In an earlier article where I faced the agony of iterating Nigeria’s bleak socioeconomic and political environment, I lay out certain critical elements of social anomie and political listlessness that characterizes Nigeria. And this state of the nation is all the more tragic because it seems to have become aggravated since the democratic experiment commenced in 1999. And the four democratic leadership from then till now have battled unsuccessfully to get Nigeria into shape.
We are therefore left confounded and frustrated that we have become democratic without the complement of democratic dividends trickling into our lives. In that last article, I ended with a fundamental question: where do we go from here? This question translates into another: If the Nigerian leadership has failed to convert democracy into a better standard of living and empowerment for Nigerians, where do we look to for respite from the horror of living in Nigeria under the terrible infrastructural deficit that ensures that death and disaster lurks everywhere you turn, on the road and even in the hospitals?
There are a few obvious locations to look to. The most obvious would be to the churches, mosques, the traditional places of worship, and all their leadership. I can imagine my readers shaking their heads in an automatic rejection of this direction. I agree. And this is most unfortunate for a country where you can find a church and a mosque in almost every cranny you turn to. The multiplicity of churches and mosques is really not the problem. What is, is that spirituality has been lost to religiosity. The profession of religion does not stop deeply entrenched corruption that undermines the Nigerian state at every dimension. This is what Martin Luther King, Jr. has to say about the church: “There was a time when the church was very powerful – in the time when the early Christian rejoiced at being deemed worthy to suffer for what they believed. In those days the church was not merely a thermometer that recorded the ideas and principles of popular opinion; it was a thermostat that transformed the mores of society.” In fact for him, gone were those days when those in power quaked whenever the Christians come to town. But the times have changed. Religiosity has taken away the strong voice of the church. Our religiosity, rather than becoming the platform for spirituality, turns out to facilitate the worst dimensions of our human nature—selfishness, perversion, wickedness and all manner of vices. There is therefore no longer any spiritual capital that Nigeria can call upon.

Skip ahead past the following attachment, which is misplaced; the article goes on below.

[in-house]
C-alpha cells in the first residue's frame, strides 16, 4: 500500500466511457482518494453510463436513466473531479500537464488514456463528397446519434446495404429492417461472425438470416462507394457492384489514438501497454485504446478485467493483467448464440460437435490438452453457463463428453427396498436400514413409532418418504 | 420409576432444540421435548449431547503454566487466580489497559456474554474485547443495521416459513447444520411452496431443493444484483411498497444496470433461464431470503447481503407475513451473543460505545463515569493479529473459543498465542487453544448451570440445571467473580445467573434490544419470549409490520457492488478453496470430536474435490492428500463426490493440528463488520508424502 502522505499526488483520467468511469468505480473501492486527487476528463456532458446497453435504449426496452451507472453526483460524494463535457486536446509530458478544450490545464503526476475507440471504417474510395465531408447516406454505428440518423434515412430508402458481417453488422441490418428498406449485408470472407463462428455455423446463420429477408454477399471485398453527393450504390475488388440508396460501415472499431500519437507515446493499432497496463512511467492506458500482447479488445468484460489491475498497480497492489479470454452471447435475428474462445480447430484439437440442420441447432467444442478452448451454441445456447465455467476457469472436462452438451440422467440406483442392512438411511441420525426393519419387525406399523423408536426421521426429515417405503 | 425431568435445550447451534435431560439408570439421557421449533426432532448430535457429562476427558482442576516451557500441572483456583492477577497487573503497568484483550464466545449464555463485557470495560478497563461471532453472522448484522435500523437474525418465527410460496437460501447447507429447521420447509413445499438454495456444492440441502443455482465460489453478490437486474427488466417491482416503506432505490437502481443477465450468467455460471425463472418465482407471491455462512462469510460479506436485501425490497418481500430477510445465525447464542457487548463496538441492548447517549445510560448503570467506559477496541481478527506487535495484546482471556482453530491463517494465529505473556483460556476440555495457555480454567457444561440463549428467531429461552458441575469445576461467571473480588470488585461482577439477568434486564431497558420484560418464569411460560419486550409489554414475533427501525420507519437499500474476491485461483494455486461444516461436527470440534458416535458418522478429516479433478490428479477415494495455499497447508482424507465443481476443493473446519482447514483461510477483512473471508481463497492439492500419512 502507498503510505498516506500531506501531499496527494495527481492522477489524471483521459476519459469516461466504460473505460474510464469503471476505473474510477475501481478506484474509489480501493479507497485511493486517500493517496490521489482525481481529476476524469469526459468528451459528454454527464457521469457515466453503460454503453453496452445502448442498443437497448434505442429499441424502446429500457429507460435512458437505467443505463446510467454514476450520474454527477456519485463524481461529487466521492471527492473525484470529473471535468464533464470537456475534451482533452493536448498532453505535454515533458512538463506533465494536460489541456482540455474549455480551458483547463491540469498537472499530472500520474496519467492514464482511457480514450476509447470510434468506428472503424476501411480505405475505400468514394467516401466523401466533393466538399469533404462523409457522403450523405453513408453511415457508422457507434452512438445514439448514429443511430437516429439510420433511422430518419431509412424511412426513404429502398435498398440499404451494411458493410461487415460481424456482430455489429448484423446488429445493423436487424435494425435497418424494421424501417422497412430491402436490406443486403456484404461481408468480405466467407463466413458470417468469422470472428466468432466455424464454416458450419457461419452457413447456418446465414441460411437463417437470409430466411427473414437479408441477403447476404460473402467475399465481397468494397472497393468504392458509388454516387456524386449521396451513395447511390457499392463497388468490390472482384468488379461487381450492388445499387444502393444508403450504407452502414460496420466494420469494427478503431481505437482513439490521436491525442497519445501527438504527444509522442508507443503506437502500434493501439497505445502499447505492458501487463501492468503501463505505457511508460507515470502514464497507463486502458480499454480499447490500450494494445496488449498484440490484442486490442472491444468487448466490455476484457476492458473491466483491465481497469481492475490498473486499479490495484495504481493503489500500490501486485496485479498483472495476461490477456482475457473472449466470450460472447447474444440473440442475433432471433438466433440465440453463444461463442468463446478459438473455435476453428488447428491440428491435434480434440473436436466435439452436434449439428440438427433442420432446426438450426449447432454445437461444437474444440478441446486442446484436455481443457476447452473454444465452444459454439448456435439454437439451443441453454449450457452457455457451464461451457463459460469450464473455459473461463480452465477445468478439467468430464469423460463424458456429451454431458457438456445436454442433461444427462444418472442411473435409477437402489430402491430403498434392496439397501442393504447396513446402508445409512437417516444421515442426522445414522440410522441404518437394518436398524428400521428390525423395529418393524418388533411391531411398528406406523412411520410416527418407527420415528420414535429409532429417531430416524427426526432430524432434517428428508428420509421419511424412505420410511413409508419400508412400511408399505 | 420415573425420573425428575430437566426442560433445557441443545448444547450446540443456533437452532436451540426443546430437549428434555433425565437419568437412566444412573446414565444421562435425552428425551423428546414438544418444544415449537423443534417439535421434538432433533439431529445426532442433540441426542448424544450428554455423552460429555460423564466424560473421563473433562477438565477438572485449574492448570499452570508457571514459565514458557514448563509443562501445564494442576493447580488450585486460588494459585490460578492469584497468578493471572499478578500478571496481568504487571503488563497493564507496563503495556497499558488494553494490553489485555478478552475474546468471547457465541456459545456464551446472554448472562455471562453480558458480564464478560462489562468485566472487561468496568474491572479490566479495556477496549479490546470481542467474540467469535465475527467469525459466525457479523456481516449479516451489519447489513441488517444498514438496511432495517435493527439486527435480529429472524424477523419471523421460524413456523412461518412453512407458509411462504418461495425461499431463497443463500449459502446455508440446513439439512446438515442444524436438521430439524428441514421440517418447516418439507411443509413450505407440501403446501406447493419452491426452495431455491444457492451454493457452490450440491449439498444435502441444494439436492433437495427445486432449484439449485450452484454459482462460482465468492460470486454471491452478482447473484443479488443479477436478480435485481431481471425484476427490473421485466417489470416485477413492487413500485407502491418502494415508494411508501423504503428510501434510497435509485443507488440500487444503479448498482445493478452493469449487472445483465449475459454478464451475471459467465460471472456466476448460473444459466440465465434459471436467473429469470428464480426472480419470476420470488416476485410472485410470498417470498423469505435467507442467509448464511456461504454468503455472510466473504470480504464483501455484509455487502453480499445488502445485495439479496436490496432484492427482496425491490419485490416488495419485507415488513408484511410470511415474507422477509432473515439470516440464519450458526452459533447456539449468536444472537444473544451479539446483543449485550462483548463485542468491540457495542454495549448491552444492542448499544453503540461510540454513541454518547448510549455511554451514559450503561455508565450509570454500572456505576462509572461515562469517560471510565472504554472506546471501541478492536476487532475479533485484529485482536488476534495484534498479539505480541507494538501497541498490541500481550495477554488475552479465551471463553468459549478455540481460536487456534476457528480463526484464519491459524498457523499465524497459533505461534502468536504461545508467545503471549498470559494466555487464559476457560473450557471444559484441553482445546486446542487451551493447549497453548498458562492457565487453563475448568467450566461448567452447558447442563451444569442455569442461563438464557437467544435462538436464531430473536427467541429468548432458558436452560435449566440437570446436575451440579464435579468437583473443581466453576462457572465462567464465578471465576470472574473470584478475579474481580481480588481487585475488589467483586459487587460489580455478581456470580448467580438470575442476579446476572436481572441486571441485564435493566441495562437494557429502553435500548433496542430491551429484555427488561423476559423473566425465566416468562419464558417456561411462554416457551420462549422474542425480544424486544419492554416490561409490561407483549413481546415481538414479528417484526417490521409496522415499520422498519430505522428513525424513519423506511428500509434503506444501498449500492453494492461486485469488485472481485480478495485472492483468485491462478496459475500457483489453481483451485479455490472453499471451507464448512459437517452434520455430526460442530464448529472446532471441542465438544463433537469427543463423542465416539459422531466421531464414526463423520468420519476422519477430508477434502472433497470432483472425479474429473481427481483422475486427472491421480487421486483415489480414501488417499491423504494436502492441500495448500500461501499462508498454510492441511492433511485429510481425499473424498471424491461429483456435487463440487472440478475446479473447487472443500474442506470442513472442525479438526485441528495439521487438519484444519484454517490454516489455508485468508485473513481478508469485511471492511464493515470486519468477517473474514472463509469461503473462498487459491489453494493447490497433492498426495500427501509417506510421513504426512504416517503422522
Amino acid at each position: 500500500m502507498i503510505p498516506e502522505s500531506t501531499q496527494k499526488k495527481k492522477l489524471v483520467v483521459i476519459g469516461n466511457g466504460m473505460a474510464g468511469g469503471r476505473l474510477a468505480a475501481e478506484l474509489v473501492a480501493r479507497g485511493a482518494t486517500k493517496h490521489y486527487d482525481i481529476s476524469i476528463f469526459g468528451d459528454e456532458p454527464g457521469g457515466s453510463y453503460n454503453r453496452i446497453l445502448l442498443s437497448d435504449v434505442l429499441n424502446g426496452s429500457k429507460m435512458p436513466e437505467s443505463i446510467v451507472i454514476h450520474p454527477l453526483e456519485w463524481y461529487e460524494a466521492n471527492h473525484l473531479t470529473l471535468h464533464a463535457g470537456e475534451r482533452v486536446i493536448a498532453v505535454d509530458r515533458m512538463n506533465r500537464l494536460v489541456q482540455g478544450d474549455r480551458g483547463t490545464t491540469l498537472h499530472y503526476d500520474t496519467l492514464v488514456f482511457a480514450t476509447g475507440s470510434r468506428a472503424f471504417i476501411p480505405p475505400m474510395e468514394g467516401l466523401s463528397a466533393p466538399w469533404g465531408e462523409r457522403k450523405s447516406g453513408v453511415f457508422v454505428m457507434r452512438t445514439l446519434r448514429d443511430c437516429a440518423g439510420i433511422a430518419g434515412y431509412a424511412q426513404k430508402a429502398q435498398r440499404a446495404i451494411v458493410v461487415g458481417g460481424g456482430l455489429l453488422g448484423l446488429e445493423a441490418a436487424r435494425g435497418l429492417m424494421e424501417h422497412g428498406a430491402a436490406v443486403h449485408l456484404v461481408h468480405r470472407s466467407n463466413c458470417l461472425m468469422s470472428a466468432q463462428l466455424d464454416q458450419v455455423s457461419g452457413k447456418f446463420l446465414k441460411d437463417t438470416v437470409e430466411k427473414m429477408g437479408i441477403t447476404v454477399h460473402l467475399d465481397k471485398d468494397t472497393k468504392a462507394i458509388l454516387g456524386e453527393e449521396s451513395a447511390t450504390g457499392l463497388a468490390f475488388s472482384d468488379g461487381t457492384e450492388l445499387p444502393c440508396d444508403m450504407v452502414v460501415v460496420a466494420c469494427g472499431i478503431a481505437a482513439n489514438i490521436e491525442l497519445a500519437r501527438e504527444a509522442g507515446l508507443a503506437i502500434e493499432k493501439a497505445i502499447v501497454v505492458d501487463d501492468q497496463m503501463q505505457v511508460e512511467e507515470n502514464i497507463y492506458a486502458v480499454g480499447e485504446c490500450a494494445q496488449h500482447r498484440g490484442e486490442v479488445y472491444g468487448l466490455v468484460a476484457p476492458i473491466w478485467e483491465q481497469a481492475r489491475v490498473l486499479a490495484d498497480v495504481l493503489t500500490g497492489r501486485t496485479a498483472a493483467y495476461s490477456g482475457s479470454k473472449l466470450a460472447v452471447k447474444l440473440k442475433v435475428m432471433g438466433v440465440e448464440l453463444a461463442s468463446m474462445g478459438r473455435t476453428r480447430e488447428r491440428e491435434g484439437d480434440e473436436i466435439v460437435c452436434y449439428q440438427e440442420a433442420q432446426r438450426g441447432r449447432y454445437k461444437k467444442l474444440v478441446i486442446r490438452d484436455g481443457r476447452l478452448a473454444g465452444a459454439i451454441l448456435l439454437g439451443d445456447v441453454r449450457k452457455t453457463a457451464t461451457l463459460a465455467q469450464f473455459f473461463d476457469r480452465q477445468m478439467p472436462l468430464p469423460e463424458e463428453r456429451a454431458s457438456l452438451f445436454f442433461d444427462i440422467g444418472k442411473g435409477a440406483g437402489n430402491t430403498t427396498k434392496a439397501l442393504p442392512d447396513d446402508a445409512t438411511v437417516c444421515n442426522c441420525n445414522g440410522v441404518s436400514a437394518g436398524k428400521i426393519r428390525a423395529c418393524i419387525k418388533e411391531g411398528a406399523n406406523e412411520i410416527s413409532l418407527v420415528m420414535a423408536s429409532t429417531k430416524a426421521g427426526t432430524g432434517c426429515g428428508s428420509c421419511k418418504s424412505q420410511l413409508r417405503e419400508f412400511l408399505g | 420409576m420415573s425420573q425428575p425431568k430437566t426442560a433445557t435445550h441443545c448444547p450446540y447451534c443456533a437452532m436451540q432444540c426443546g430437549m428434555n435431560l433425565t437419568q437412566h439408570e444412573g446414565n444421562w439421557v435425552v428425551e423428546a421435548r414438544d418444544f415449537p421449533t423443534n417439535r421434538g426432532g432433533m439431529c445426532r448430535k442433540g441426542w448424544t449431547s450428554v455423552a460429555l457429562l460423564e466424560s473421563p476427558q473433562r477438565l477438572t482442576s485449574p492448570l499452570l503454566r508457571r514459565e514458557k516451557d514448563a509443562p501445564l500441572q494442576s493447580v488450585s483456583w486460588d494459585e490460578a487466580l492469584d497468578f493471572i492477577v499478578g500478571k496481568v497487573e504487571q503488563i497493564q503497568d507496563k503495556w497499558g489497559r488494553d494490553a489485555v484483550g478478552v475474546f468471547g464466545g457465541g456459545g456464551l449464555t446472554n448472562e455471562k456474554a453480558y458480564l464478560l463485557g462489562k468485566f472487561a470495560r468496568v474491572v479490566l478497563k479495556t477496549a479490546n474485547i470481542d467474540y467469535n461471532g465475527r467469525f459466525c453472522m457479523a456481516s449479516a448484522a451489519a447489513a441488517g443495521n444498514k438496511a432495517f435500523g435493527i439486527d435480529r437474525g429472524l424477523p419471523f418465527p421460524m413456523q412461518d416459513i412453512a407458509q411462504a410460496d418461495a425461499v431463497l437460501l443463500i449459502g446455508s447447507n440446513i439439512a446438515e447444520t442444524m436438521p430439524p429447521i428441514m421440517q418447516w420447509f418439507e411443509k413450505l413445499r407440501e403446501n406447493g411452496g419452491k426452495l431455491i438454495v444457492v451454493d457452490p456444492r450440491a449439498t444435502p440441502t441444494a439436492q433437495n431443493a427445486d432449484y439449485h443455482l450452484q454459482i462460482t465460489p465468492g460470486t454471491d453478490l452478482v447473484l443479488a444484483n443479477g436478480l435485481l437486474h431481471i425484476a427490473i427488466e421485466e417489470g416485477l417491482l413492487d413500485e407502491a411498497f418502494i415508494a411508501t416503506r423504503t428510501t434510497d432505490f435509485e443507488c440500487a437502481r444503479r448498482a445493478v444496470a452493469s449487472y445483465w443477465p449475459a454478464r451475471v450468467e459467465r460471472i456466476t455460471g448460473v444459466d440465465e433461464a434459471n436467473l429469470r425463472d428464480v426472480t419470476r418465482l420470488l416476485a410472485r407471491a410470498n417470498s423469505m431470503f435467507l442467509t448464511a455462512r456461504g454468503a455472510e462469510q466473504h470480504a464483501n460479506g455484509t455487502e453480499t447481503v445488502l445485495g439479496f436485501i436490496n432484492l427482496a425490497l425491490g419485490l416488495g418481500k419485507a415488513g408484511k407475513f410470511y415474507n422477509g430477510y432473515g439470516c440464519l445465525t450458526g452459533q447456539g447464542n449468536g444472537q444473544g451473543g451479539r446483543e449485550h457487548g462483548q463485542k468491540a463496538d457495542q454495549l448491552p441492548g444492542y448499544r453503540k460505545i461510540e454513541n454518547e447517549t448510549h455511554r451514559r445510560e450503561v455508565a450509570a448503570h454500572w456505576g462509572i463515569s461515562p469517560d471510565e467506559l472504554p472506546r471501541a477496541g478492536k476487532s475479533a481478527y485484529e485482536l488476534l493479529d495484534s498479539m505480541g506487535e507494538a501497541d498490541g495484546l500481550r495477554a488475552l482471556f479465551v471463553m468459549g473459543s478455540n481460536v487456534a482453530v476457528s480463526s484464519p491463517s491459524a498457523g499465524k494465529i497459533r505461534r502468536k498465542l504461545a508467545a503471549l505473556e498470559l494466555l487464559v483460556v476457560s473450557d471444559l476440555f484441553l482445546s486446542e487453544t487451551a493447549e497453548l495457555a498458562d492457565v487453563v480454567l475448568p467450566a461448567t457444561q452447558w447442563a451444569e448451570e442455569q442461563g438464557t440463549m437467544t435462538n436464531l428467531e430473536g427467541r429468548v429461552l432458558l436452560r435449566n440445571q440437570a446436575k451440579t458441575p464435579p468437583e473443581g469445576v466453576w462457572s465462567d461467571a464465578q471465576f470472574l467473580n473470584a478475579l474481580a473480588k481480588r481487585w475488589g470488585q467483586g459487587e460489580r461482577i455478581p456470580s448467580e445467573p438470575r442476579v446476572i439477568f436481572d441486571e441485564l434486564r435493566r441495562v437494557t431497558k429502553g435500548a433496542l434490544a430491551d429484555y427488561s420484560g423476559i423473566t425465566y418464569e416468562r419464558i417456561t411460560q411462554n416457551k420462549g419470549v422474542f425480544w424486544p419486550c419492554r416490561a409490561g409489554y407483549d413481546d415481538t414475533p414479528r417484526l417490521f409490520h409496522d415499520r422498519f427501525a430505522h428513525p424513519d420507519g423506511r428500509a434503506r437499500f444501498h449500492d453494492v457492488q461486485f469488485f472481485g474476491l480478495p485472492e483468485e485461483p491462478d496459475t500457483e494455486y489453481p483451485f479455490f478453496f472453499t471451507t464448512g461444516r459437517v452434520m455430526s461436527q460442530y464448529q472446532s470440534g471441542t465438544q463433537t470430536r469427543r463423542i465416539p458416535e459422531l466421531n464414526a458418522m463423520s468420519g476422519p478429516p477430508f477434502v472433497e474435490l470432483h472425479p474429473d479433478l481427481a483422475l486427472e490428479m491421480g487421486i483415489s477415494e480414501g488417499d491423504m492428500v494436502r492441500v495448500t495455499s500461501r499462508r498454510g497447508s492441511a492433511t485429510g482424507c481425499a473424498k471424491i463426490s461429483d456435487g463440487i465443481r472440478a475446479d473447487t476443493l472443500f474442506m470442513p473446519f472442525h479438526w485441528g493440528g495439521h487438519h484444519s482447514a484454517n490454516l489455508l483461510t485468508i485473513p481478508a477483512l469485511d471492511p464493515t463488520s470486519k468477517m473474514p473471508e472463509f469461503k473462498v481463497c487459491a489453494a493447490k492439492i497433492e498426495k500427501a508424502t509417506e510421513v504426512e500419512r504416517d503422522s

But so also is there no academic or intellectual capital whose repository is the tertiary citadels of learning in Nigeria. The fundamental question now is; what can Nigerian schools, with all the rots and decay, offer Nigeria? These are the schools that are regularly grounded by industrial actions from major stakeholders in the system. These are schools without fundamental infrastructure the students require to achieve world class learning. The Nigerian condition has driven most of the best and the brightest brains away to other climes where their expertise has become fundamental in the development dynamics of those nations. Nigeria is therefore left with those who are caught in the vicious cycle that feed half-baked minds into the system and receive half-baked graduates in return. This implies that the human capital development dynamics, which most nations count upon as the fulcrum for national progress, is compromised in Nigeria. if the average Nigerian graduate is both unemployed and unemployable, then how do we even begin to take cognizance of improved productivity or any development issue tied to human capital?
Can we even count on a sufficient generational capital to move Nigeria forward? Generational capital refers to the totality of the endowments, talents, competences, and skills that a particular generation in the life of any nation brings to the development table in a manner that moves that nation forward. Generational capital is even more significant because it allows for inter-generational complement and reinforcement. In other words, one generation can morph into the other. A generation picks up from where the preceding one has left off. A nation becomes successful to the extent it is able to tap into and successfully harness the totality of the potentials represented by its patriotic elites and their generational capabilities. And again, Nigeria seems rather unfortunate in this context. From the first generation that won independence to the second generation under whose watch the colonial political landmines unravel, and down to the third generation which is confronted with Nigeria’s present socioeconomic woes but has recoiled into the shell of self-development, we are confronted with an analysis of generational collusion, disconnection and complicity that has prevented Nigeria from benefiting fully from an efficient utilization of the collective wealth of experience, competence and capacities of her generational capital. And what is worse, the coming generation has nothing to sufficiently motivate them to commit to Nigeria and her development. Well, Nigeria has also not sufficiently committed to this generation of youths on whose shoulders the very future of the country depends.